The Unwanted Aliyah


This parsha is full of curses and rebukes. But is there a silver lining?

The Honorable Tradition

Rabbi David Goldberg, who serves as a Shliach in São Paulo, Brazil, shared the following story .

His brother recently visited their mother in Crown Heights, and went to pray at the synagogue where their late father, Rabbi Yaakov Goldberg, used to pray. During the Torah reading, the gabbai approached him with a smile and said he had come on the right Shabbat. Every year, on this particular parsha, it was a tradition at the synagogue to honor his father with an aliyah, and since his father had passed, they were happy to extend the honor to him.

His brother was a bit surprised. He didn’t remember his father having such a tradition, and asked the gabbai to explain.

Here’s the story behind this honor.

Twice in the Chumash, there’s a section known as the “Parsha of Rebuke,” the “Tochechah” – the first in our parsha, Bechukotai, and the second at the end of Deuteronomy in Ki Tavo, where the rebuke is even longer. 

Our parsha, Bechukotai, begins on a very optimistic note: “If you follow My statutes and observe My commandments and perform them… I will give you rains in their season, and the land will yield its produce,” promising food in abundance and peace in the land, among other blessings. In short, life for a Jew in the Land of Israel will be like heaven on earth. But then comes the big “but”: “If you do not listen to Me and do not observe all these commandments,” things would go terribly wrong. As the reading continues, the verses become increasingly harsh and paint a very bleak picture.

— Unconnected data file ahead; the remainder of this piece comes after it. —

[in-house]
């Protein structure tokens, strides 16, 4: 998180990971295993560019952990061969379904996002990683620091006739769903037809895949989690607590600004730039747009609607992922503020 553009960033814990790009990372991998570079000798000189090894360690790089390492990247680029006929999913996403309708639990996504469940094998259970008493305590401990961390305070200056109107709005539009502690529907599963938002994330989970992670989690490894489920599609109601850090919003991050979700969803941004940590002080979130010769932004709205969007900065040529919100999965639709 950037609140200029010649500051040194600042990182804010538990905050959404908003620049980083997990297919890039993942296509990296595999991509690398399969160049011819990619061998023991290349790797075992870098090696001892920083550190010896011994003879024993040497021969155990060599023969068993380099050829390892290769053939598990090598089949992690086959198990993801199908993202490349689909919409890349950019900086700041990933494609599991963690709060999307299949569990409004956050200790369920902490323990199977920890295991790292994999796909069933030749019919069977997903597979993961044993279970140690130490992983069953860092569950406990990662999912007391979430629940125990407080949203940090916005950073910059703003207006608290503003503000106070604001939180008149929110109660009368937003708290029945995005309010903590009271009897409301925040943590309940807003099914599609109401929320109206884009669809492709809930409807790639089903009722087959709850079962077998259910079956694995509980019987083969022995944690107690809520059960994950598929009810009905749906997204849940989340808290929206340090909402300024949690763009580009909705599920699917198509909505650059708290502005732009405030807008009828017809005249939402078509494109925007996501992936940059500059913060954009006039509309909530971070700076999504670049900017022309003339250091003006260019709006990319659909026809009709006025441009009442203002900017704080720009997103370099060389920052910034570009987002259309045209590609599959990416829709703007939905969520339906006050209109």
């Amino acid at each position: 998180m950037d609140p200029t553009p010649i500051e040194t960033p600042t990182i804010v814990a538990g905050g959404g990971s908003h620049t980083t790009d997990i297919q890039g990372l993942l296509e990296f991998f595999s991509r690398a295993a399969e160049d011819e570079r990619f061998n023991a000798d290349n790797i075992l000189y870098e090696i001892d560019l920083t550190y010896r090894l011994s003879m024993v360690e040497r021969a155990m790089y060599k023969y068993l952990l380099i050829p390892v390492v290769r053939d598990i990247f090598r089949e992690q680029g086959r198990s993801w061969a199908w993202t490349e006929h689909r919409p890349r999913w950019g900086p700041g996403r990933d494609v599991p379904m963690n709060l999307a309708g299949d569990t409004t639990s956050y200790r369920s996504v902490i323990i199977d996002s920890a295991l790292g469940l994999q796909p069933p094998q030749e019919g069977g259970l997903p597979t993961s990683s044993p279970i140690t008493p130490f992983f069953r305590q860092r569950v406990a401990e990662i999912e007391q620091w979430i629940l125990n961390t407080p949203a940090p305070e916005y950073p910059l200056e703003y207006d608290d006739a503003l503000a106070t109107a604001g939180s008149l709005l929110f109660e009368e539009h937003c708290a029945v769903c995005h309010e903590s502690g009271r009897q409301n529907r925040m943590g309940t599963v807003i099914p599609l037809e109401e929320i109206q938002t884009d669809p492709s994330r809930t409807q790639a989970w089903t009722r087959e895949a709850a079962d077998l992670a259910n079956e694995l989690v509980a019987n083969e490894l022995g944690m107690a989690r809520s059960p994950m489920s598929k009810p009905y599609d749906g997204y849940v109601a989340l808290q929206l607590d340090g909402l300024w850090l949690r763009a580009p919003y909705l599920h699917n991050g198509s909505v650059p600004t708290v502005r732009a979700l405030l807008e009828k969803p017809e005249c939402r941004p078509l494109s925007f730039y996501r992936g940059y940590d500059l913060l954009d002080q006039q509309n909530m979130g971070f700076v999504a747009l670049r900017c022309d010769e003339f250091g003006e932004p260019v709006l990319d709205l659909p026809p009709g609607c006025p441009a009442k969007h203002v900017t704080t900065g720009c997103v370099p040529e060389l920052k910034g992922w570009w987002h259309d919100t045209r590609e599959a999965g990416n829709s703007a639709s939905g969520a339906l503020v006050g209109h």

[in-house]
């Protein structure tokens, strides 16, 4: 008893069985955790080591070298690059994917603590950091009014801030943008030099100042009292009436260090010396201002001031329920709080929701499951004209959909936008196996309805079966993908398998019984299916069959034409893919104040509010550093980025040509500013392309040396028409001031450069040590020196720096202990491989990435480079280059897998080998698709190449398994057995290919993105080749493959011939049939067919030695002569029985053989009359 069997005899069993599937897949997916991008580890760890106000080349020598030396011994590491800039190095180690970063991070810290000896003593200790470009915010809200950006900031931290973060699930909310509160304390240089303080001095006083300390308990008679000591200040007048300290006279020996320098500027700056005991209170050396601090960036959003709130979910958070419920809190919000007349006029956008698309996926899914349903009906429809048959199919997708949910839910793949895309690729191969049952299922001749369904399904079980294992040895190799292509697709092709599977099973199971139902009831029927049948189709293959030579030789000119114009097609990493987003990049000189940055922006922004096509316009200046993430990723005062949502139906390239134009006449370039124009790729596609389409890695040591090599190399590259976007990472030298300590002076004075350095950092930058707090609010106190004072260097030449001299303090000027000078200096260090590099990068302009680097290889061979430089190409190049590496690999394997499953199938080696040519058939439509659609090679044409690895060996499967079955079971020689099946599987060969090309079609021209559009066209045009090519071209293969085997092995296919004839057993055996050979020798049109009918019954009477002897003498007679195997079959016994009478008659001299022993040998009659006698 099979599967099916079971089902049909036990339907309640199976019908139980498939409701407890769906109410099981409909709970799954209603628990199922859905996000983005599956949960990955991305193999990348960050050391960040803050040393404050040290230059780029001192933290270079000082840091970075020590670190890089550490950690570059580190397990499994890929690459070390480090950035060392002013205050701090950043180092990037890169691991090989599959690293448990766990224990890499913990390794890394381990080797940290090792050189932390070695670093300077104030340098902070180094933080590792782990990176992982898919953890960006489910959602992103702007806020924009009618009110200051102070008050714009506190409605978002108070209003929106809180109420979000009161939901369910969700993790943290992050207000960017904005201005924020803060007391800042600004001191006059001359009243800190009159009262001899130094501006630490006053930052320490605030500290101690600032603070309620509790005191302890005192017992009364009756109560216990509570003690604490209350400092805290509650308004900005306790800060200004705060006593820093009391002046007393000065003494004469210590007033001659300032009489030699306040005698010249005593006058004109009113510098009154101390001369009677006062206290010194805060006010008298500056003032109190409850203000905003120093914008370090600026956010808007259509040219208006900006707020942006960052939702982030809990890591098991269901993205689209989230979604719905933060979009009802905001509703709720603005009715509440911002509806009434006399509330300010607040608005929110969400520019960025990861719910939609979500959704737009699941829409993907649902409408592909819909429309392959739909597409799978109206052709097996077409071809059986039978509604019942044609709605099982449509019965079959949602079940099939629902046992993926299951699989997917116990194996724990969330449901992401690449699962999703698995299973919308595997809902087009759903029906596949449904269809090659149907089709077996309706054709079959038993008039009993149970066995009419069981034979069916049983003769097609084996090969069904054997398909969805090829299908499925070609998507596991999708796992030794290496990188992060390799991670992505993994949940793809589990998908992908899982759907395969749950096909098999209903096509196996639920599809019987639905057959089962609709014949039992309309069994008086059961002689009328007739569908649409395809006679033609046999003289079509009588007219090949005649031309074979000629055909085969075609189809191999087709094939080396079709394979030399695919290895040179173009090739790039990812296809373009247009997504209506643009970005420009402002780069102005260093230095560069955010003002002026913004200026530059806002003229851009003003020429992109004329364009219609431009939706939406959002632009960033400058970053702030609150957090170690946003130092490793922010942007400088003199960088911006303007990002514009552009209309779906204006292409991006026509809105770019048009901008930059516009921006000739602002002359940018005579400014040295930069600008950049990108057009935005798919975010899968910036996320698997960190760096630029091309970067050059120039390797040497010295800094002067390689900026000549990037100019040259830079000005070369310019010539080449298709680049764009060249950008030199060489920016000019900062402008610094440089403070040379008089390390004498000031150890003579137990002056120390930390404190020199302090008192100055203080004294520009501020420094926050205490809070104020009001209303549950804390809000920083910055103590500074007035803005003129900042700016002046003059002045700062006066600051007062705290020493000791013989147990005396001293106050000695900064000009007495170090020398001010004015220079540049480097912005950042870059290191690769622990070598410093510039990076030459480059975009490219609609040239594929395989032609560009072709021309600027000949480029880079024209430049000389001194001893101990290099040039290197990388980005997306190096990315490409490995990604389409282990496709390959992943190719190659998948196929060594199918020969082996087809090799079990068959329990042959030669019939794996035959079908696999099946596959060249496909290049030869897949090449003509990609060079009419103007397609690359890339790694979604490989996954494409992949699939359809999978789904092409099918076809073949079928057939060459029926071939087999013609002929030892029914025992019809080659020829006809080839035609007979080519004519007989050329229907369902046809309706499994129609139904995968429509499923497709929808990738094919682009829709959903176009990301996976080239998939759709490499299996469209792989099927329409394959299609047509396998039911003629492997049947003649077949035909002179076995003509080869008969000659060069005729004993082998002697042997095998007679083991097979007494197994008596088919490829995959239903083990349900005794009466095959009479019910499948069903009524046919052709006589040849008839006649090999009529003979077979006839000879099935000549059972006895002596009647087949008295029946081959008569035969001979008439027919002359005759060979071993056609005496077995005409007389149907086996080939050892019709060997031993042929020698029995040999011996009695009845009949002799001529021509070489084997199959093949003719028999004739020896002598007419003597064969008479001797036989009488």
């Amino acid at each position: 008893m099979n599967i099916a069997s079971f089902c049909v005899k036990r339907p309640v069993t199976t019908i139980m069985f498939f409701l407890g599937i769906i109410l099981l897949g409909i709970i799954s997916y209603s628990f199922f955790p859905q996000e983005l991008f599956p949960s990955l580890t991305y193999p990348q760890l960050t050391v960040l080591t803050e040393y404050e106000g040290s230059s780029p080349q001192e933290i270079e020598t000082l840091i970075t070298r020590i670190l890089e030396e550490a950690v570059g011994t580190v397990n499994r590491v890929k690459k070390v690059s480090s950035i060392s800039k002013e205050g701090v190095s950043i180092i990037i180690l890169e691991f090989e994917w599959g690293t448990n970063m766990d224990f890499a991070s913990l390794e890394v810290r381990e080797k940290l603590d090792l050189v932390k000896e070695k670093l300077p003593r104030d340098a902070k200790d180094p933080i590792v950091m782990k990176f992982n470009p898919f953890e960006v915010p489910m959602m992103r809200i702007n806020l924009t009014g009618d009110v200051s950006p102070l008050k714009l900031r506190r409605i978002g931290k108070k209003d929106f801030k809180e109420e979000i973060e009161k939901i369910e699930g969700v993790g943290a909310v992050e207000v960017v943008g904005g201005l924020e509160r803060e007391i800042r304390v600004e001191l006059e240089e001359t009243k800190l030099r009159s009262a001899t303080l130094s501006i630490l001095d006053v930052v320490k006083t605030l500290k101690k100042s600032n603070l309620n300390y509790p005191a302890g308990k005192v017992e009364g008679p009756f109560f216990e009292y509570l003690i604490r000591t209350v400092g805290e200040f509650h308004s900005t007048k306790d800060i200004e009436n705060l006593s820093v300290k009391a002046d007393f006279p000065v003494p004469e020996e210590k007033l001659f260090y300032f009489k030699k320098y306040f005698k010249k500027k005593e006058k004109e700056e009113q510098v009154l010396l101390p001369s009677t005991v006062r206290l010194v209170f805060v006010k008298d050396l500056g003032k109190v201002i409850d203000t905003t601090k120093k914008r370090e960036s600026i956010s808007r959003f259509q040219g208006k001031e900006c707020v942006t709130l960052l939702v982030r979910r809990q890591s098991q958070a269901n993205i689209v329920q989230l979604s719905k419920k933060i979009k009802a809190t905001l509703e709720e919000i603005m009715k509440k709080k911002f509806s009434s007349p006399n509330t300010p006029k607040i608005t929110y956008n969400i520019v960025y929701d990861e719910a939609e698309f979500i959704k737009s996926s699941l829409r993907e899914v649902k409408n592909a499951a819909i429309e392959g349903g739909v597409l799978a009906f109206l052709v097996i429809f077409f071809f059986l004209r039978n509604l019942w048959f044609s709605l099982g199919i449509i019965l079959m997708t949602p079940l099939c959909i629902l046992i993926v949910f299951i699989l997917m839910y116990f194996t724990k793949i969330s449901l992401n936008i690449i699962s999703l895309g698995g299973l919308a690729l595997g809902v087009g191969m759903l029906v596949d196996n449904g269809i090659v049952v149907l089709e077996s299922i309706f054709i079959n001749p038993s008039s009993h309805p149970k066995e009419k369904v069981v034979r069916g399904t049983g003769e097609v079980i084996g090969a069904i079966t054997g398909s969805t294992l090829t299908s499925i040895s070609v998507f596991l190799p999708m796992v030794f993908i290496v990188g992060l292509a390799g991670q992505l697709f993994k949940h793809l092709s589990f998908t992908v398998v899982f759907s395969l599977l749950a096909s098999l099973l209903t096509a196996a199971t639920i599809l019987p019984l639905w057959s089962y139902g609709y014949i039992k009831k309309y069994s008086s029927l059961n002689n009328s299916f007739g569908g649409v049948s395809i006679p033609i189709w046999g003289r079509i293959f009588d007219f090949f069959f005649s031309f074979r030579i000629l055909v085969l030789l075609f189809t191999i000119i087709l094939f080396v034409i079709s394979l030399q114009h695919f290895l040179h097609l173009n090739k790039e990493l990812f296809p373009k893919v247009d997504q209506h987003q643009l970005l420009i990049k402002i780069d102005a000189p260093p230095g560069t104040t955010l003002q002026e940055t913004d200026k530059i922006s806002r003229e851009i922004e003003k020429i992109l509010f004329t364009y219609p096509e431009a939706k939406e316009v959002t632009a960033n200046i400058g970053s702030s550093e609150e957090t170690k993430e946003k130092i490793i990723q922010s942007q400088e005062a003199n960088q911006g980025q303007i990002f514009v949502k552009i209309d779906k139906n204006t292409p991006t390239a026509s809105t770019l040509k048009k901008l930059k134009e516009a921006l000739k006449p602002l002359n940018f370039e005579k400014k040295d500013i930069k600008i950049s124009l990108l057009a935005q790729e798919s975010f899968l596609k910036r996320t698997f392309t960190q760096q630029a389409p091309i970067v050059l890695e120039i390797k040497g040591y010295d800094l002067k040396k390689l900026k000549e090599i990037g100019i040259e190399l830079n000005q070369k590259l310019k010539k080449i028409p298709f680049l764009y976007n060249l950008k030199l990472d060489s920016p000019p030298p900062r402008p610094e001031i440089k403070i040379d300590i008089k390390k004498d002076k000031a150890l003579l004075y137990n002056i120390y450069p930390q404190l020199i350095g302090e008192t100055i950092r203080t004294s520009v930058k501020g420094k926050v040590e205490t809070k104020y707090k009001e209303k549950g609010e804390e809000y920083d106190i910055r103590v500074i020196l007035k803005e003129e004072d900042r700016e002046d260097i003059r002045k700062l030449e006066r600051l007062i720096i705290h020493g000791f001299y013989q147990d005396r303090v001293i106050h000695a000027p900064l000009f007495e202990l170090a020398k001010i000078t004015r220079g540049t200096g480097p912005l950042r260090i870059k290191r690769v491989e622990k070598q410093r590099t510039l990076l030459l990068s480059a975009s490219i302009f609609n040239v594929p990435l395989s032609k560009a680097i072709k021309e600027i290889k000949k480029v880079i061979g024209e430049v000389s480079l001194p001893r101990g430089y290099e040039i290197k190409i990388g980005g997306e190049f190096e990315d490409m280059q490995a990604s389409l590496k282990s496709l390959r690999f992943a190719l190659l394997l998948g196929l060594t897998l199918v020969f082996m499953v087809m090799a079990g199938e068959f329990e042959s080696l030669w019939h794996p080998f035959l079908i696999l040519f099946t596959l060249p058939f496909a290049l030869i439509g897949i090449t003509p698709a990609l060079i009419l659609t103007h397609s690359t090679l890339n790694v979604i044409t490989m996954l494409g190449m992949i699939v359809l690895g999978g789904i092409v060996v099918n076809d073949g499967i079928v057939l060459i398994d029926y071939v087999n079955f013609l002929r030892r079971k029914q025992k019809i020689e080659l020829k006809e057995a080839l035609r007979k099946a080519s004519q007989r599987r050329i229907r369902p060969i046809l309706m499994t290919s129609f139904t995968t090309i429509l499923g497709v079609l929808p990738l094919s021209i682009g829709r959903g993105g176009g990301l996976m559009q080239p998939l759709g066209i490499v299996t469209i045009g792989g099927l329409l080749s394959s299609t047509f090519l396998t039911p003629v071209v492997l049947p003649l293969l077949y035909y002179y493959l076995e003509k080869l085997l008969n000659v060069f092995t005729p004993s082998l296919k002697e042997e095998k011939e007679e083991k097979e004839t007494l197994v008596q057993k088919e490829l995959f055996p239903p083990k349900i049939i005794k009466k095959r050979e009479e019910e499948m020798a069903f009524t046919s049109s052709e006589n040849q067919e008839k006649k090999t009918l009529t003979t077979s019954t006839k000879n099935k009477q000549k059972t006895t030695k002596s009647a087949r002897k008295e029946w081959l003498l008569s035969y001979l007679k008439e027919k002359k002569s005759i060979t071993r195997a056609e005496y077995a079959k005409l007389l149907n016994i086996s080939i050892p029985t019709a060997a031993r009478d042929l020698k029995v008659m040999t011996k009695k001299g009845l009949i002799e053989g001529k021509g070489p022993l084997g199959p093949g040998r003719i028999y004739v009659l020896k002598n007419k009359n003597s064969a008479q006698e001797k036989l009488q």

Understandably, no one wants to be called up for the aliyah that includes the rebuke. The custom nowadays is for the Torah reader himself to say the blessings without announcing his name aloud, and he reads the portion quickly and in a low voice.

Well, in the synagogue where his father used to pray, the Torah reader was a Kohen, and a Kohen can only receive the first aliyah. The rebuke is in the third, which means that the Torah reader couldn’t take it. The first time this happened, they needed a volunteer, but no one in the congregation was willing to step up. Everyone sat and waited, and time was passing. It was not respectful to leave the Torah open without reading from it, and it was an inconvenience for the congregation—but nobody wanted the “honor.”

Finally, Rabbi Goldberg stood up and volunteered to take the aliyah. 

From then on, it became “his aliyah.” Every time they reached the tochecha, everyone knew who would receive the honor. Now, the gabbai wanted to continue the tradition by honoring Rabbi Goldberg’s son with the same aliyah—and his son acquiesced and continued the tradition.

Why the Detail?

This raises a question: